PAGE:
Annual Review of Entomology (2016) 61, 277-296
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Biology, ecology, and management of the diamondback moth in China
Annual Review of Entomology 61, 277-296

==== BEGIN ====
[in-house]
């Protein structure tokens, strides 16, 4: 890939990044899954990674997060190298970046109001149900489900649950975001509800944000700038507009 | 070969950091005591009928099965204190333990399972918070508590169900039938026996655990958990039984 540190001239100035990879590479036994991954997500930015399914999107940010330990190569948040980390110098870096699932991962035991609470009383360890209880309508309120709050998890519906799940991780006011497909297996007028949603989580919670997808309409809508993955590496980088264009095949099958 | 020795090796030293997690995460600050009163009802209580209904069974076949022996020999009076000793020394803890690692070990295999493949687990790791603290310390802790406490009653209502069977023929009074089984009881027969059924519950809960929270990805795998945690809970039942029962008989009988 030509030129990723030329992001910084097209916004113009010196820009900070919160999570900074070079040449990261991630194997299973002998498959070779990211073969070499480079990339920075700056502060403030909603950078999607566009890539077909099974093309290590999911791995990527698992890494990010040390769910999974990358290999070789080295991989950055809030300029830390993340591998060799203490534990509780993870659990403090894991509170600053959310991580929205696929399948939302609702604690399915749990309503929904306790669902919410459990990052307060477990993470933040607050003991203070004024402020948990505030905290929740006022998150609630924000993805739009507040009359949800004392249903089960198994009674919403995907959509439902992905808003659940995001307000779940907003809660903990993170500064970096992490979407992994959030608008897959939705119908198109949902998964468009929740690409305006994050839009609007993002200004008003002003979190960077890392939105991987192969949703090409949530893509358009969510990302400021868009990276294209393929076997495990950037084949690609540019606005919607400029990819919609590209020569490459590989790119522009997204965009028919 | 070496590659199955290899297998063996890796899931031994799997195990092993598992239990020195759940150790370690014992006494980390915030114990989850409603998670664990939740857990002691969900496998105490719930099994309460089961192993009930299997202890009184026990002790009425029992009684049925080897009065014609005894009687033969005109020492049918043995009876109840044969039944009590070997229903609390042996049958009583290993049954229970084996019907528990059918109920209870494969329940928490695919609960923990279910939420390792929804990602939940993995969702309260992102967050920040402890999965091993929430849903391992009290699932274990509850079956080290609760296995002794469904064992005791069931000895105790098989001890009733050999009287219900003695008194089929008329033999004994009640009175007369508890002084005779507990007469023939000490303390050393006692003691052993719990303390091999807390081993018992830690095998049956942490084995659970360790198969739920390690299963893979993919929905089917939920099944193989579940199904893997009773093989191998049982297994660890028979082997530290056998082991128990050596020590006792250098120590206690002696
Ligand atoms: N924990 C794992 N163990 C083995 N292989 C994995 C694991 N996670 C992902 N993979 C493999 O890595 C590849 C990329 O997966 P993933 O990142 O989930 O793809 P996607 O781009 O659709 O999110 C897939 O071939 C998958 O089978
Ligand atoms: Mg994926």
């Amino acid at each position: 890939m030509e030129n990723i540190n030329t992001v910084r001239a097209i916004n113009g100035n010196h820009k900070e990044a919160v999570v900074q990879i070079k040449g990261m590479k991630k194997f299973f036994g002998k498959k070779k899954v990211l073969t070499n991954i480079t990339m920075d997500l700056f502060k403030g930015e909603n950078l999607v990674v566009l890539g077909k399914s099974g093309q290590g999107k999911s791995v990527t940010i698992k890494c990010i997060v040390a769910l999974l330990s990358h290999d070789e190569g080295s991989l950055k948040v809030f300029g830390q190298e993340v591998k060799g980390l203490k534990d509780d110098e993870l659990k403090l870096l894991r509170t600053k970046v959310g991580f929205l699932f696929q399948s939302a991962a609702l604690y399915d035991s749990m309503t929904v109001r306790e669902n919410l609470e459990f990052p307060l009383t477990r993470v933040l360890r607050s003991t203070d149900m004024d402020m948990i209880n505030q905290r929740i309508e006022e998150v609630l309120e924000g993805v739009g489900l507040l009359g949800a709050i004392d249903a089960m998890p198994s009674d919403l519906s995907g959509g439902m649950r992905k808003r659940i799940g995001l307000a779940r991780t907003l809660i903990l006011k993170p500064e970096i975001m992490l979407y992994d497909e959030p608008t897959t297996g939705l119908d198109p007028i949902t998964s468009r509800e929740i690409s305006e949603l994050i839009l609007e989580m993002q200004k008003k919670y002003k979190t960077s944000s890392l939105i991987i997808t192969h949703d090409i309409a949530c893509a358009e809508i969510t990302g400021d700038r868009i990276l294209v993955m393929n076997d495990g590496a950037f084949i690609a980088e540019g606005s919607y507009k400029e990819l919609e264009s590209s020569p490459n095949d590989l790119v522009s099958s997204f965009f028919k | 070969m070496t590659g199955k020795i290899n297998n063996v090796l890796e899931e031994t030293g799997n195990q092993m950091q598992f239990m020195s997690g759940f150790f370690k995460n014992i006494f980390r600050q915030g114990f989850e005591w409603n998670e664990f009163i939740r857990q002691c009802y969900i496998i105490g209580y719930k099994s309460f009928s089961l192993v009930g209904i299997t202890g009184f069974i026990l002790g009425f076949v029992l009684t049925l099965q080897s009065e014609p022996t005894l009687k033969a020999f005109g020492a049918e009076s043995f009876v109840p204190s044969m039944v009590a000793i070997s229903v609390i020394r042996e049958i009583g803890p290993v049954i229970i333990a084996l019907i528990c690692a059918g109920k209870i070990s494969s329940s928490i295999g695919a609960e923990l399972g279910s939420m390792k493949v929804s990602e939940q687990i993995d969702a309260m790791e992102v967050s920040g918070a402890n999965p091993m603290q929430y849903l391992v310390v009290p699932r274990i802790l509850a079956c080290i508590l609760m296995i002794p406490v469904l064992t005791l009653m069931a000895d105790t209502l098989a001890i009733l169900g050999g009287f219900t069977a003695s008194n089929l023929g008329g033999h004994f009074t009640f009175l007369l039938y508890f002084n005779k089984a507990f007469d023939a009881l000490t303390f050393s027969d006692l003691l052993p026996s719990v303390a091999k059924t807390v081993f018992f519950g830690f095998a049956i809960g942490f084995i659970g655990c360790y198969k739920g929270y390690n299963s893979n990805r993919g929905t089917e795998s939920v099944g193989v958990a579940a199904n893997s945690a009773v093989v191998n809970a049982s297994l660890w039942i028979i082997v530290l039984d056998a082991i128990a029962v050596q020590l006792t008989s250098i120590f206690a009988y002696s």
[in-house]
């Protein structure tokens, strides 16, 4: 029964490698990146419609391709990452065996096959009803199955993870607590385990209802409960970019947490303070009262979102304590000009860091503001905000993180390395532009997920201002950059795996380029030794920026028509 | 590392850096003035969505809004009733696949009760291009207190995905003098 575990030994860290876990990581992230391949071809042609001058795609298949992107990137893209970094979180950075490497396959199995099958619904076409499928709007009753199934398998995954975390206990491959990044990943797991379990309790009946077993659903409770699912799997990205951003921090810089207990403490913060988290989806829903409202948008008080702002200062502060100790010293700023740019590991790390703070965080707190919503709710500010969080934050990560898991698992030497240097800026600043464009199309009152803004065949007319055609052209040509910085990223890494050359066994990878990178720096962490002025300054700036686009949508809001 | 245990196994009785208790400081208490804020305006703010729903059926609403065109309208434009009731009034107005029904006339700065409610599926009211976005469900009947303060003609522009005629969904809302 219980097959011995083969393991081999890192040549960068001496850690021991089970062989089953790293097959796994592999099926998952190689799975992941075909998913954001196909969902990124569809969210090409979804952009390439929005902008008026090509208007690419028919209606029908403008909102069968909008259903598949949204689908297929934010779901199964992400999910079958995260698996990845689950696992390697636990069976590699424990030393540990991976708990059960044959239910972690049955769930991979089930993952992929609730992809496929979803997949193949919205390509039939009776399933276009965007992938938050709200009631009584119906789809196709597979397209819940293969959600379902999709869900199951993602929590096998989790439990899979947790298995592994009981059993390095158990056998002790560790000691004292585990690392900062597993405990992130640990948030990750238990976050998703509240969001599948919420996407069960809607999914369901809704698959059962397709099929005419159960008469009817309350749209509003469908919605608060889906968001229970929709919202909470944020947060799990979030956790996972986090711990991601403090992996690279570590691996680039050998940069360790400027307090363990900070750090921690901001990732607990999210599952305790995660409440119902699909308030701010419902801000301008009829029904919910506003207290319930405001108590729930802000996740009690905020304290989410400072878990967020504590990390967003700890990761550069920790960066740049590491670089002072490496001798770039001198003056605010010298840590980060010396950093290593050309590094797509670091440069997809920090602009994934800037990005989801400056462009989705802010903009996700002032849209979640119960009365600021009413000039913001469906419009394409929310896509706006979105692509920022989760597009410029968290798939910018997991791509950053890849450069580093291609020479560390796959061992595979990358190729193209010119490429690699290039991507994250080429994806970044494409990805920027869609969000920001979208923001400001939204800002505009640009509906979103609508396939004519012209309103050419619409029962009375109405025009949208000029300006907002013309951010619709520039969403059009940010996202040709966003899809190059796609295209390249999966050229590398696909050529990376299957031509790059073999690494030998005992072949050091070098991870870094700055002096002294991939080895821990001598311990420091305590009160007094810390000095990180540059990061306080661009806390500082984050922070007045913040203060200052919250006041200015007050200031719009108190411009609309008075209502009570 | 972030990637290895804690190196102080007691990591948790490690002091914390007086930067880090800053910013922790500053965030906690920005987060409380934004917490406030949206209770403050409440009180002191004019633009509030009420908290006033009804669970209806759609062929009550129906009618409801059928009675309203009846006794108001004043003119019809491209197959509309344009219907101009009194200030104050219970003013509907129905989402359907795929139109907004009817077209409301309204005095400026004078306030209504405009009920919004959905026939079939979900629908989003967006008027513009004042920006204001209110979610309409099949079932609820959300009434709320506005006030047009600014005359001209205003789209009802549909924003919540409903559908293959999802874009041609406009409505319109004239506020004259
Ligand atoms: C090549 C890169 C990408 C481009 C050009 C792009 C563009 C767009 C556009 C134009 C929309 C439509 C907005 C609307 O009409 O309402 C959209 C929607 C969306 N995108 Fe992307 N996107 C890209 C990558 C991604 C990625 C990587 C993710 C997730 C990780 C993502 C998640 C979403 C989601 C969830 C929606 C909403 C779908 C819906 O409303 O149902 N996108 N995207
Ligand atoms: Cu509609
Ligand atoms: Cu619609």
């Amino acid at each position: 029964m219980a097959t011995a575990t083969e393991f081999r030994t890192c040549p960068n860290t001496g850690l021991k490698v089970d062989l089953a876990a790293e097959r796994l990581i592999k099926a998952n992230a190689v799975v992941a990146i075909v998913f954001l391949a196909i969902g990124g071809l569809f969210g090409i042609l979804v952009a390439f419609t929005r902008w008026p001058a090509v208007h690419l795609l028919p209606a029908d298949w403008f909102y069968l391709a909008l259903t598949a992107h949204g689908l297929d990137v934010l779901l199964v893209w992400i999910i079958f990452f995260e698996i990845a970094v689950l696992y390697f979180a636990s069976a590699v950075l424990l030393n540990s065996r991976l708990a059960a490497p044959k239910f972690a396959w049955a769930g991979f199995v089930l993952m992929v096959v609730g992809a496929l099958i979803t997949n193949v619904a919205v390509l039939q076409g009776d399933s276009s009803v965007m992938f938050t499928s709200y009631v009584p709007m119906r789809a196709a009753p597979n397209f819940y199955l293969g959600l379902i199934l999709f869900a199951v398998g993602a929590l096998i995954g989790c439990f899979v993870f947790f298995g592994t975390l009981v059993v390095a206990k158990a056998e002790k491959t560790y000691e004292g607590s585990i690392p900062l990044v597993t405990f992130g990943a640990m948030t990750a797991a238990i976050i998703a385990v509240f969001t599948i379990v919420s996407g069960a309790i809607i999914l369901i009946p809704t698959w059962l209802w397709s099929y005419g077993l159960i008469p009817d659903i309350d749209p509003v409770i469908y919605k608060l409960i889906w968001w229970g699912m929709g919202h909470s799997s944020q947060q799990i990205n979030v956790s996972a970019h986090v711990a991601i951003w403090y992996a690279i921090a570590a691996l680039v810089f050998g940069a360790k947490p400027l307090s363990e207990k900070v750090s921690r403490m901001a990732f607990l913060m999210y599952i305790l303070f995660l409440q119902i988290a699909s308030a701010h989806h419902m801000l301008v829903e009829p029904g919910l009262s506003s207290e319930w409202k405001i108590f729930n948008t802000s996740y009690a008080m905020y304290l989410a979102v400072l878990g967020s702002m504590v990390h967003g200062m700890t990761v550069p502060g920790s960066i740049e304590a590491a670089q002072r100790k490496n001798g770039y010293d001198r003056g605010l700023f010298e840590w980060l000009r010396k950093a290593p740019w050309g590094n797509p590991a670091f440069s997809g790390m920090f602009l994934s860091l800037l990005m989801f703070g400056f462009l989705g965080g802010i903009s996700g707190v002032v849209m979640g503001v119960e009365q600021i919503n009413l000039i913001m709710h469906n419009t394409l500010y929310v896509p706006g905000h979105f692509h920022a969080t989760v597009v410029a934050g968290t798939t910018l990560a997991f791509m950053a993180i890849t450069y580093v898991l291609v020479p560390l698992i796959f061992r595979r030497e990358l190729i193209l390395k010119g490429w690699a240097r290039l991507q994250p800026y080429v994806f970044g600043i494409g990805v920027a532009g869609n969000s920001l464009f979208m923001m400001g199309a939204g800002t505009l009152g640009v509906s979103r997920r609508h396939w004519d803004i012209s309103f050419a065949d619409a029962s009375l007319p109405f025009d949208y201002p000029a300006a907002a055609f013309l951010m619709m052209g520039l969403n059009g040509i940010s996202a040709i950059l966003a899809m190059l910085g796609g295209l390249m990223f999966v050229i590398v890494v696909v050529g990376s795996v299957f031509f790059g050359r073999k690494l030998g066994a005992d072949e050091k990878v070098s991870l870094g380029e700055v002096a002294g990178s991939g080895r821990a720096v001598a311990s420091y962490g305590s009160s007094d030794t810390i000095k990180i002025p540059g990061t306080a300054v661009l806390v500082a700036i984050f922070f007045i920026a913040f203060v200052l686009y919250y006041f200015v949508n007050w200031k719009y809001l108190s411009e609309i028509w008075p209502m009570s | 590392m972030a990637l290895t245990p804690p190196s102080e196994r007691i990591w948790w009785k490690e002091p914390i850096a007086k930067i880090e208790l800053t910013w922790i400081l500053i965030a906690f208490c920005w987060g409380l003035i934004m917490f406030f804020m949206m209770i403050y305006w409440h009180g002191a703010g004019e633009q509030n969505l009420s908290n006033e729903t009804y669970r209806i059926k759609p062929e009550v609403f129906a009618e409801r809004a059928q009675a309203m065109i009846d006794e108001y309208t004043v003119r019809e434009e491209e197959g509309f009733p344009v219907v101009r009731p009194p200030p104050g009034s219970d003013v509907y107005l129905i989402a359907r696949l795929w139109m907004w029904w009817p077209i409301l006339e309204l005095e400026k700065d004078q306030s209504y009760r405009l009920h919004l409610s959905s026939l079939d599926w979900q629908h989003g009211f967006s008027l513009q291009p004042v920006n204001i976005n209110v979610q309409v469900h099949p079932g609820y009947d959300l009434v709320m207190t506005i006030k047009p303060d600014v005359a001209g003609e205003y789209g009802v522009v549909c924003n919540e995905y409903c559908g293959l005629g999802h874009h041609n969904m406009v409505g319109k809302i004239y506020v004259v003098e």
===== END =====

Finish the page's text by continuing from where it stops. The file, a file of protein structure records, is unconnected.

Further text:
Abstract: The diamondback moth (DBM), Plutella xylostella (L.), costs the Chinese economy US$0.77 billion annually, and considerable research has focused on its biology, ecology, and management. Much of this research has been published locally and is inaccessible outside China. Since 1990 Brassica vegetable production has increased 20-fold and production practices have intensified, but losses continue to increase. Insecticide use is widespread and many DBM populations, particularly in southern provinces, are resistant to multiple compounds. The molecular bases of several insecticide resistance mechanisms are well understood, and genetic studies suggest that insecticide-resistant populations migrate northward in spring and that back migrations may occur in southern provinces. Fundamental studies have improved our understanding of the effects of temperature on DBM population dynamics and distributions and of interactions between DBM and its well-established parasitoid fauna. Nationally coordinated research is developing regional management strategies that integrate locally appropriate biological, physical, cultural, and insecticidal control, but sustaining their adoption will prove an enormous challenge.
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